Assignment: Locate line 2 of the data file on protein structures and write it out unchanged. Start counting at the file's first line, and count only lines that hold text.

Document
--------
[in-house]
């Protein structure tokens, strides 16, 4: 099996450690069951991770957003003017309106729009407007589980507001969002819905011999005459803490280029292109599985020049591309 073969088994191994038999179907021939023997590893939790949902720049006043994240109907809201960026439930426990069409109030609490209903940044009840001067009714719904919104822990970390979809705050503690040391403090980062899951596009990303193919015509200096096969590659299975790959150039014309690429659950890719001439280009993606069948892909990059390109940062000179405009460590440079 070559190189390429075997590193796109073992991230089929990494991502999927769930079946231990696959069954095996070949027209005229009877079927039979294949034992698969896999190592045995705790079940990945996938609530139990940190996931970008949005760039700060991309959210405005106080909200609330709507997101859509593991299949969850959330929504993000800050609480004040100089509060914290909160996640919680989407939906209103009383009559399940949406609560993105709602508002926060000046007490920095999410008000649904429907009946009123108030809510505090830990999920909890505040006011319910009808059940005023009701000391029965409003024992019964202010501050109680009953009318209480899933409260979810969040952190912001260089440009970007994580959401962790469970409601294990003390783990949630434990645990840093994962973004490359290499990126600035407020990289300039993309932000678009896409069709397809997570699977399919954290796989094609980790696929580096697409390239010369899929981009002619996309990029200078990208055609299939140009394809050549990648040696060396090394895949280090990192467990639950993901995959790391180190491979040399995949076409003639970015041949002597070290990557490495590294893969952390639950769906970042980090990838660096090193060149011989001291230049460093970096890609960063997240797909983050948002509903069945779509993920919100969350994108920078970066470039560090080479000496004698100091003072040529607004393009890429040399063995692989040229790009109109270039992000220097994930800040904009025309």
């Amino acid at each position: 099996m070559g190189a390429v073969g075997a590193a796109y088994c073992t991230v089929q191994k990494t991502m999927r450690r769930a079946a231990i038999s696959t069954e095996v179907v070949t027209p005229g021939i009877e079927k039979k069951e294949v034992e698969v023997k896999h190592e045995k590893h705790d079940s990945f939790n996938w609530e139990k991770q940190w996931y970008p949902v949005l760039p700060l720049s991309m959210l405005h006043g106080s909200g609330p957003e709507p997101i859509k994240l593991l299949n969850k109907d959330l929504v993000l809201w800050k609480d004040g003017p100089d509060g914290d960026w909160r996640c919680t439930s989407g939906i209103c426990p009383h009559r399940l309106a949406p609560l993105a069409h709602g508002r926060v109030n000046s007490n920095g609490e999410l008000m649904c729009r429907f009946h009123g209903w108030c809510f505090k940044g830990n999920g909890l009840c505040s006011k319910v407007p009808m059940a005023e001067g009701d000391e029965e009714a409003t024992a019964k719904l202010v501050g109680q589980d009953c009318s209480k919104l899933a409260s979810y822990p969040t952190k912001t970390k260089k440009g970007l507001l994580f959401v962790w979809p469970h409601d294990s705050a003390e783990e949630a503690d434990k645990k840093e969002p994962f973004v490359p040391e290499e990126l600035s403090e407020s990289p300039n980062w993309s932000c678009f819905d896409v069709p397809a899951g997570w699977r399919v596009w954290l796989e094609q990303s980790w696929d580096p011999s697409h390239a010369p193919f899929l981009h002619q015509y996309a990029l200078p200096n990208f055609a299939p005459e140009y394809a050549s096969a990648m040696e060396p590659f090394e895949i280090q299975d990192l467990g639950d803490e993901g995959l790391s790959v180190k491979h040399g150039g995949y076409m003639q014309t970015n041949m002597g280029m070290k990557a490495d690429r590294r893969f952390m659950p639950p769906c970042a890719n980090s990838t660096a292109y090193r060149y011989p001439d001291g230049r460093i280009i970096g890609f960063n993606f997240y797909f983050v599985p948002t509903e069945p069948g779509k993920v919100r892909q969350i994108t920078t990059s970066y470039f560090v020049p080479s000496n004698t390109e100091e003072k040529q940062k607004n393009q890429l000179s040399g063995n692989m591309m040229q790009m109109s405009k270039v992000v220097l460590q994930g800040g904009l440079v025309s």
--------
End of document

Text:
């Protein structure tokens, strides 16, 4: 099996450690069951991770957003003017309106729009407007589980507001969002819905011999005459803490280029292109599985020049591309 073969088994191994038999179907021939023997590893939790949902720049006043994240109907809201960026439930426990069409109030609490209903940044009840001067009714719904919104822990970390979809705050503690040391403090980062899951596009990303193919015509200096096969590659299975790959150039014309690429659950890719001439280009993606069948892909990059390109940062000179405009460590440079 070559190189390429075997590193796109073992991230089929990494991502999927769930079946231990696959069954095996070949027209005229009877079927039979294949034992698969896999190592045995705790079940990945996938609530139990940190996931970008949005760039700060991309959210405005106080909200609330709507997101859509593991299949969850959330929504993000800050609480004040100089509060914290909160996640919680989407939906209103009383009559399940949406609560993105709602508002926060000046007490920095999410008000649904429907009946009123108030809510505090830990999920909890505040006011319910009808059940005023009701000391029965409003024992019964202010501050109680009953009318209480899933409260979810969040952190912001260089440009970007994580959401962790469970409601294990003390783990949630434990645990840093994962973004490359290499990126600035407020990289300039993309932000678009896409069709397809997570699977399919954290796989094609980790696929580096697409390239010369899929981009002619996309990029200078990208055609299939140009394809050549990648040696060396090394895949280090990192467990639950993901995959790391180190491979040399995949076409003639970015041949002597070290990557490495590294893969952390639950769906970042980090990838660096090193060149011989001291230049460093970096890609960063997240797909983050948002509903069945779509993920919100969350994108920078970066470039560090080479000496004698100091003072040529607004393009890429040399063995692989040229790009109109270039992000220097994930800040904009025309």